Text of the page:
friday is ferry day

Posted by on Jun 17, 2011 in Peaks Island, Seven Days of Daisy | 1 comment

I’m marking the days to tomorrow’s book launch with feverish anticipation. I helped Rose Ann dress the window at Take a Peak this morning. Cute.

Most people don’t know that I worked on the interior design of this little shop next to Down Front,
the island’s ice cream store and summer magnet spot. I illustrated a Queen Anne’s lace for the logo, and staffed the store sometimes during the first summer it was open. I hand painted a children’s table and chairs for display.
Look, now it has Seven Days of Daisy in the mix!

I’ve sent Marty to town for watermelon. There will be a seed spitting session tomorrow, no doubt.

 
You can spot an islander by these humble little carts, the workhorses that haul our lives back and forth.

The ferry is a significant feature of island living, one that is some days a blessing, other days a curse.

I made this pastel “Sweet Departure” after one summer of too many guests. The best part is watching a ferry leave and you can just go home and flop in the hammock.

 
Many people have come and gone from island living, and the ferry is probably one factor. It’s a trusty and lovely way to commute, the deckhands are the BEST, but it’s catching that boat that can make or break you.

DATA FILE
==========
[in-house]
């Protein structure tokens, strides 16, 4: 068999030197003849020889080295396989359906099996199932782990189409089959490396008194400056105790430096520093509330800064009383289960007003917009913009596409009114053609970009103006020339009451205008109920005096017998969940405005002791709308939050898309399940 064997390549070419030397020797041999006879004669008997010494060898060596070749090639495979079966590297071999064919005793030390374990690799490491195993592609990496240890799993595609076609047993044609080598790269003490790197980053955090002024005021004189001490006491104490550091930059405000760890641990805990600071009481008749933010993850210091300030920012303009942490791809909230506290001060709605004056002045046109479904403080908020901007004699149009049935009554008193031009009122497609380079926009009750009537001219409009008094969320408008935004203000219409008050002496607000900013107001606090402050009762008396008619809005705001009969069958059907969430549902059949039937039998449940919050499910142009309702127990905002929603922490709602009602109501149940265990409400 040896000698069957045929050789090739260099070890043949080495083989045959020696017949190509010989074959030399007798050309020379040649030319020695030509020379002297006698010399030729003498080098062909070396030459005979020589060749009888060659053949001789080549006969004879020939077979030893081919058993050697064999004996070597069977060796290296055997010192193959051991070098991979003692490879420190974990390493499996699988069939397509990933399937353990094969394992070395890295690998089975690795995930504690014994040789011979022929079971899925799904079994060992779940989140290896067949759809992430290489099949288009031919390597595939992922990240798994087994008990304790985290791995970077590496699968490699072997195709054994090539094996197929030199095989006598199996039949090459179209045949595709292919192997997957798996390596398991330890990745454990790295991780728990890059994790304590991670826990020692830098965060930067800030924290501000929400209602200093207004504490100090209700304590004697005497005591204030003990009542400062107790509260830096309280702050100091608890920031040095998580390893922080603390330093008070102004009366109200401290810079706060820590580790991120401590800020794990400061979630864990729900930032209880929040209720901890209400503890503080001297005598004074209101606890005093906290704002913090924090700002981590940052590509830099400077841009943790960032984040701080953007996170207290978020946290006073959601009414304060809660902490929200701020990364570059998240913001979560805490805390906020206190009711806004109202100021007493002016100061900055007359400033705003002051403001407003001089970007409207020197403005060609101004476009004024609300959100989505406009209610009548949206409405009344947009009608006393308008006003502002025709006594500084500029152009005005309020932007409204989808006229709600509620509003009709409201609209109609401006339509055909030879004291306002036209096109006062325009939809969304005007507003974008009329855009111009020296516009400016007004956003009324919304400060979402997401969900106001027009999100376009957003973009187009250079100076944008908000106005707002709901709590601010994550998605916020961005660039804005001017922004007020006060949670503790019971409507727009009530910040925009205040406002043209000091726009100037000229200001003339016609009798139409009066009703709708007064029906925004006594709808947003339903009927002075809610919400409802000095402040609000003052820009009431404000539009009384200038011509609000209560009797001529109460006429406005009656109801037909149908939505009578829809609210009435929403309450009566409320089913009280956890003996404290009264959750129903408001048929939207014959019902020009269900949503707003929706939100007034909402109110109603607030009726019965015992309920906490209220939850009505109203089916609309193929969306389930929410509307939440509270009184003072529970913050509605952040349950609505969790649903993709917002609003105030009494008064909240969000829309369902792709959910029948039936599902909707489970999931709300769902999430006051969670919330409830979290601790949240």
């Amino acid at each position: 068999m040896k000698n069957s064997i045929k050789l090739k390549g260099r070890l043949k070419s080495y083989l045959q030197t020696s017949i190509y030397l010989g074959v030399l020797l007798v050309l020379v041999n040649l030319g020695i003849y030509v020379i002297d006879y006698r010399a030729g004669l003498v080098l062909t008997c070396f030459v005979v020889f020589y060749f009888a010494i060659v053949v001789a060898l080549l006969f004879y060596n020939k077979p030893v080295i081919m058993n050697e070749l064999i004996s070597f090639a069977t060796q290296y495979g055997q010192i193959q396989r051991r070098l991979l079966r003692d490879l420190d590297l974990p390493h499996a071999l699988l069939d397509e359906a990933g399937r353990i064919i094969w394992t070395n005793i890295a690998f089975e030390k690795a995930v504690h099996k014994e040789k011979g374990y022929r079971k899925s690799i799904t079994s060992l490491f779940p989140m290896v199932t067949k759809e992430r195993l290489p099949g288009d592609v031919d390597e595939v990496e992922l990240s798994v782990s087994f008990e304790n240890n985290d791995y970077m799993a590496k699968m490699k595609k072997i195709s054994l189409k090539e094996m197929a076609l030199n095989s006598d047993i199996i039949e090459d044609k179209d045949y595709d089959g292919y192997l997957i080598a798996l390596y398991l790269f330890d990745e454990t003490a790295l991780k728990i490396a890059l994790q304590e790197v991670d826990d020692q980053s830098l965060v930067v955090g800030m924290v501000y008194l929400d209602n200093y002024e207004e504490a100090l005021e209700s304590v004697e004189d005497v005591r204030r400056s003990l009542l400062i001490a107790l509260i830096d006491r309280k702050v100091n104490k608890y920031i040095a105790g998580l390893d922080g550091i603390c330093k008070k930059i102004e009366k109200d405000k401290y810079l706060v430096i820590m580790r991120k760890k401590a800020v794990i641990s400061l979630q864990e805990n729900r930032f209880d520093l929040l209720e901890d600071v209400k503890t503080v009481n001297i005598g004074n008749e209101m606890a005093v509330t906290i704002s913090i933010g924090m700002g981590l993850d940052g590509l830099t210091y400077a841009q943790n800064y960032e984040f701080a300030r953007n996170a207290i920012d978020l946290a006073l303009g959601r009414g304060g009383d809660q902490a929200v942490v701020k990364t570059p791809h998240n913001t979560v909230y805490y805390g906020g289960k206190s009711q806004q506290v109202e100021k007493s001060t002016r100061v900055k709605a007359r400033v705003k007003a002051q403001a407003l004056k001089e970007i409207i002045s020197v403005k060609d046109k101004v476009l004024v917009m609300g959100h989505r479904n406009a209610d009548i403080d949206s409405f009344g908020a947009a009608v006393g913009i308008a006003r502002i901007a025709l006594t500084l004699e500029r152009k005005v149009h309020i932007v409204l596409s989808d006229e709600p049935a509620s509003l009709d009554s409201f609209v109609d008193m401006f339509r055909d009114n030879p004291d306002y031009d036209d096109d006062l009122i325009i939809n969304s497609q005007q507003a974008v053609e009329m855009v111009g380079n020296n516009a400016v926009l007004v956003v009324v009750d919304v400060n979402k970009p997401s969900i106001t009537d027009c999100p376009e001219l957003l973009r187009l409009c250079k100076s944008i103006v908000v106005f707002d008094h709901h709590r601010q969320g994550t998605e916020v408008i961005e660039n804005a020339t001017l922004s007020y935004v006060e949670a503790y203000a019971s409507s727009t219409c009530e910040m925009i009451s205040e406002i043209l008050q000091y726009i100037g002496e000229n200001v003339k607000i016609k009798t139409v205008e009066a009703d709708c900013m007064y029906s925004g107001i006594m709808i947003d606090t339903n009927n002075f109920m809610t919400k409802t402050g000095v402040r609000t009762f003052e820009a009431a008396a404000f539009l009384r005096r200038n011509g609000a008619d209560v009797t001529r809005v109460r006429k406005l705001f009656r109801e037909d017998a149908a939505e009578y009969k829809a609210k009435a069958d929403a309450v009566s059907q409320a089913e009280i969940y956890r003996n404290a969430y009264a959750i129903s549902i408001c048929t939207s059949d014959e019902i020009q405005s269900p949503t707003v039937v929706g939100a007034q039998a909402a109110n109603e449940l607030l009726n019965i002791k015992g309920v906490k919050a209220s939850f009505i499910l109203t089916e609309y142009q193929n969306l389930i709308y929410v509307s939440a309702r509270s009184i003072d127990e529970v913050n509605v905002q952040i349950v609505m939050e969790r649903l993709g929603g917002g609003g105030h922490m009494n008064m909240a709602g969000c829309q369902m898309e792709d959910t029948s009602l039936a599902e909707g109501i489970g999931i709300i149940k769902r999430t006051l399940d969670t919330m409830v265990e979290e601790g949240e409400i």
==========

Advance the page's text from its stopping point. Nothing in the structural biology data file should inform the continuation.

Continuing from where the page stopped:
Here’s a shot of nostalgia, from the former Peaks Island Mercantile Calendar, a photograph by my neighbor, Dave Stankowitz. He knows a good visual pun when he sees one.

Of the 20 mommies and babies here, 6 are still living on Peaks. Four of the babies here are in Seven Days of Daisy. Can you guess who?

I happen to love the ferry, even the thrill of catching one. Of course, I grumbled last week when I left my cart on the morning boat to town, and only realized it as I opened the back to unload groceries in the ferry garage. It was safely waiting in the freight shed to be reclaimed (love) but there wasn’t quite enough time to unload my grocs (hate) and make the boat. I stupidly fumed about my witless blunder for an hour til the next one. And then the view made me forget all about it.

I have featured both Peaks and some vintage tickets in collage cards, odes to my adoration.

It’s a lovely trip, only 15 minutes or so, about equal to the time I once spent finding a parking spot when I lived in San Francisco. But Casco Bay Lines always guarantees a good view, salty friends, and fresh air.

The weather tomorrow may not be as divine as today. But as Nancy 3 Hoffman of the Umbrella Cover Museum sings, “Let a smile be your umbrella.”

Only one day to the book launch!
Curious City will help make it shine, with or without the sun.

One Comment

  1. That pastel is awesome!

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